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and make sure you're making that commitment. at least check and see if you're doing the right things. - doing things right means marino has a post-game strategy, partnering exercise with a healthy diet. - because i want to be around for my kids and i wanna be around to be a part of other people's lives and your loved ones. but also, i think it's having that positive mental attitude and wanting to make a good impact on people's lives. i had a friend--he always says, "it's tlr-- "time left remaining. make the most of it," which is i think a pretty cool statement. no matter how old you are is... the time you have left remaining on earth to be positive and try to make an impact in a positive way. - daniel constantine marino, jr. was born september 15, 1961, the eldest child of daniel, a working-class father,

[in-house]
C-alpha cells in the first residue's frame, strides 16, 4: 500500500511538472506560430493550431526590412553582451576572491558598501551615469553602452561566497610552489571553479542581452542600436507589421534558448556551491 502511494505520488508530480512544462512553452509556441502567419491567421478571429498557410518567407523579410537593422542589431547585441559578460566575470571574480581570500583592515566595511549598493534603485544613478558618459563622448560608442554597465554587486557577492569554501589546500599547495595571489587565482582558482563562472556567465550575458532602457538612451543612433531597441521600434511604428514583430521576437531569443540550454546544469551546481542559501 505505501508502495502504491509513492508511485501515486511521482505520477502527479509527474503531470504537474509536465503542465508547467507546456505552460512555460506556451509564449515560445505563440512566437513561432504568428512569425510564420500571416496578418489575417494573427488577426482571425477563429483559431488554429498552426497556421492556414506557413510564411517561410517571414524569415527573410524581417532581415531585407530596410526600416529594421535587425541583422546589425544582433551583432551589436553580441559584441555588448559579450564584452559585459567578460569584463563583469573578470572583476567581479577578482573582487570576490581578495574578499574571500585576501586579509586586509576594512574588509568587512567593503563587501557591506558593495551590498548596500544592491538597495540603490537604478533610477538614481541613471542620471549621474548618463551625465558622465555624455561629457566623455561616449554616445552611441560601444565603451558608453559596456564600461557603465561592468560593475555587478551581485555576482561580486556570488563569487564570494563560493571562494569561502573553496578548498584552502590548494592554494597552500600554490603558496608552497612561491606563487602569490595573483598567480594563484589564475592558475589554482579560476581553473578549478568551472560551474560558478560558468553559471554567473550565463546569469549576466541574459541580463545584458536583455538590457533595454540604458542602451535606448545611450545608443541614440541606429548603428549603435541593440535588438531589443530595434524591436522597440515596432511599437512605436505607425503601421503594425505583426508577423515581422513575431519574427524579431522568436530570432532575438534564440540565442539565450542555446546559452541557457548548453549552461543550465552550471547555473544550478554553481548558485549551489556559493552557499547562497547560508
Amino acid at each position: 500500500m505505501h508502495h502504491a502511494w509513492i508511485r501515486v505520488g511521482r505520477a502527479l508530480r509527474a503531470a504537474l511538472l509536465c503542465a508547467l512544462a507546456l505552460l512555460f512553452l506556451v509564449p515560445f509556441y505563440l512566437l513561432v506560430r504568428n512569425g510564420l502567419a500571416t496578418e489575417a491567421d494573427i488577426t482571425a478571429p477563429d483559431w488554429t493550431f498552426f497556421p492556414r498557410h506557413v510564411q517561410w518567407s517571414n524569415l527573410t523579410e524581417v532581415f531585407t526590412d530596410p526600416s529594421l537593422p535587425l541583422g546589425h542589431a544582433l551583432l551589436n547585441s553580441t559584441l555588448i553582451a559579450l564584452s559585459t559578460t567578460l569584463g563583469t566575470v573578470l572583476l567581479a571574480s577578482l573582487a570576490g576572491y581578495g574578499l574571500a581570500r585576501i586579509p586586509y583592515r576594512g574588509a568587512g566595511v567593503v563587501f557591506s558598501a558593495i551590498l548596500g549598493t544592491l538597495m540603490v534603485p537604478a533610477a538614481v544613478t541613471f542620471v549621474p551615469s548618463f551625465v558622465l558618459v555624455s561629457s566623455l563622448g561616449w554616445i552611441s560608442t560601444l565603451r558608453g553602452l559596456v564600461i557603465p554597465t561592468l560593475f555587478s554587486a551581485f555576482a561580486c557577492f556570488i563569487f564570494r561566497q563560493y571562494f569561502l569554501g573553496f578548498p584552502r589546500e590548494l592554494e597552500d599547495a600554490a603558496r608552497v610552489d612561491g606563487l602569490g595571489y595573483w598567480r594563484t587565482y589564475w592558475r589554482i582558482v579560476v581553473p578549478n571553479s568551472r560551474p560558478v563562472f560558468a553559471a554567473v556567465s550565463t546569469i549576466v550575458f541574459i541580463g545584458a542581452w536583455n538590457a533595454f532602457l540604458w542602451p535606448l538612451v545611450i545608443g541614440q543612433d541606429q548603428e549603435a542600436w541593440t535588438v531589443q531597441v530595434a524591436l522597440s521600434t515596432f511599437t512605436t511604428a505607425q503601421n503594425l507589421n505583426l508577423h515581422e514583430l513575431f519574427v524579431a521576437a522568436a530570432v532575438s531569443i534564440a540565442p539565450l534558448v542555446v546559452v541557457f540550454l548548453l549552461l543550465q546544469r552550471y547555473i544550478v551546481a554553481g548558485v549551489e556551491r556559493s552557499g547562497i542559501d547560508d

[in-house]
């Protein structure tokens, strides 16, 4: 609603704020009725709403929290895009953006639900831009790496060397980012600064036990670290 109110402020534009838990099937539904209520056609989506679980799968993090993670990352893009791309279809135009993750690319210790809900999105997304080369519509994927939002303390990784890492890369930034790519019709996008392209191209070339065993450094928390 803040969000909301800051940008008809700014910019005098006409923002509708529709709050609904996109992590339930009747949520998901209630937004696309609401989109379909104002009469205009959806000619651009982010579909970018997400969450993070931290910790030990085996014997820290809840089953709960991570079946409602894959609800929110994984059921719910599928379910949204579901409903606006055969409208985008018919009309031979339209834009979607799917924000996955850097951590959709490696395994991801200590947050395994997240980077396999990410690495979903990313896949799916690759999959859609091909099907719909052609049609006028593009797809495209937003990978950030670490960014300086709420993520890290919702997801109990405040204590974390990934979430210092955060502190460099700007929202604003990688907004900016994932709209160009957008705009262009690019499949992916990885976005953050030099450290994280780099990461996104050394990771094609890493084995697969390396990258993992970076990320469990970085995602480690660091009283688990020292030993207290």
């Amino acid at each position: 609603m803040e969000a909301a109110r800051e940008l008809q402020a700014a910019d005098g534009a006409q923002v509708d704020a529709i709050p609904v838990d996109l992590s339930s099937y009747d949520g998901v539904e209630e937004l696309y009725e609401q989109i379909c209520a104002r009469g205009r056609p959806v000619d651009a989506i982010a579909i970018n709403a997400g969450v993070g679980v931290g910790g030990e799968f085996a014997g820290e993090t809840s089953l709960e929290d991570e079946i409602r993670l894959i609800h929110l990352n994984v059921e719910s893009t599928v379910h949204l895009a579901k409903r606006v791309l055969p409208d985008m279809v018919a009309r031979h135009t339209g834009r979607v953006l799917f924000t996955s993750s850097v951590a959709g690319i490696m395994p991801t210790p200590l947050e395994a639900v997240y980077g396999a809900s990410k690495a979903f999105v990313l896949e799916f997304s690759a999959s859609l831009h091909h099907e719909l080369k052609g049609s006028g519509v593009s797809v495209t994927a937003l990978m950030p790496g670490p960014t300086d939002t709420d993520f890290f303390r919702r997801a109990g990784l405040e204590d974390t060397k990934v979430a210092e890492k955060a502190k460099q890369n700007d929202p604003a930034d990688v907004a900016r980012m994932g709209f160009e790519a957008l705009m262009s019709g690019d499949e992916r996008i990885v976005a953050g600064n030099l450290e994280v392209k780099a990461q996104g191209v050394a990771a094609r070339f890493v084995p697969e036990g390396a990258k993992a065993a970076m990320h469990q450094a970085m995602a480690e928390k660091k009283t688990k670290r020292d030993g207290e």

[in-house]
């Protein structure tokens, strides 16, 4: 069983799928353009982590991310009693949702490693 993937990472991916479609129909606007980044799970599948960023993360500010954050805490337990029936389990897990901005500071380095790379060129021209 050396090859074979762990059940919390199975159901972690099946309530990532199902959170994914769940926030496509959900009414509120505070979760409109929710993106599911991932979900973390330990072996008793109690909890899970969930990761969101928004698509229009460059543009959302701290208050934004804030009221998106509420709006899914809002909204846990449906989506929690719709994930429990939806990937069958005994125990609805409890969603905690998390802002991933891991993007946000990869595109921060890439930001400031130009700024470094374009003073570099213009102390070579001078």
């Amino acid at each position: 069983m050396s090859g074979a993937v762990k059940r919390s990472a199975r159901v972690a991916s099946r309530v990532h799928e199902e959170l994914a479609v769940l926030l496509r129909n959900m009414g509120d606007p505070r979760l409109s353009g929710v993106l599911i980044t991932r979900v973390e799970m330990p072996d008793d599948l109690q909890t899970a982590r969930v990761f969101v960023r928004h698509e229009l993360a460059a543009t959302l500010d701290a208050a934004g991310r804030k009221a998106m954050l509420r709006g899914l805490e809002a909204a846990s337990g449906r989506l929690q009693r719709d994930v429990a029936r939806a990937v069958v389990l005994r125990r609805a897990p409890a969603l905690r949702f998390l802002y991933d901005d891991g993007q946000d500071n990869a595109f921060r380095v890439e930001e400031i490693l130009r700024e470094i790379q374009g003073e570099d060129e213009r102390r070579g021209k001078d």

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and veronica, a school crossing guard mother. the pittsburgh native showed bits of athletic prowess at a young age. he played baseball and football at central catholic high school. he won "parade" all-american honors for his gridiron work. marino was a football star at the university of pittsburgh, too, leading his team to victory in 3 of the 4 national bowl games in which the panthers appeared. and he was good enough in baseball that he was drafted by the kansas city royals in 1979. but marino made his mark on the football field, drafted in 1983 by the miami dolphins and playing his entire career for them until 1999. his greatest accomplishment on the field? induction into football's hall of fame in 2005, a moment that was a special family affair between sons and fathers. - in the same way that my grandfather is my father's hero, my father has always been my hero.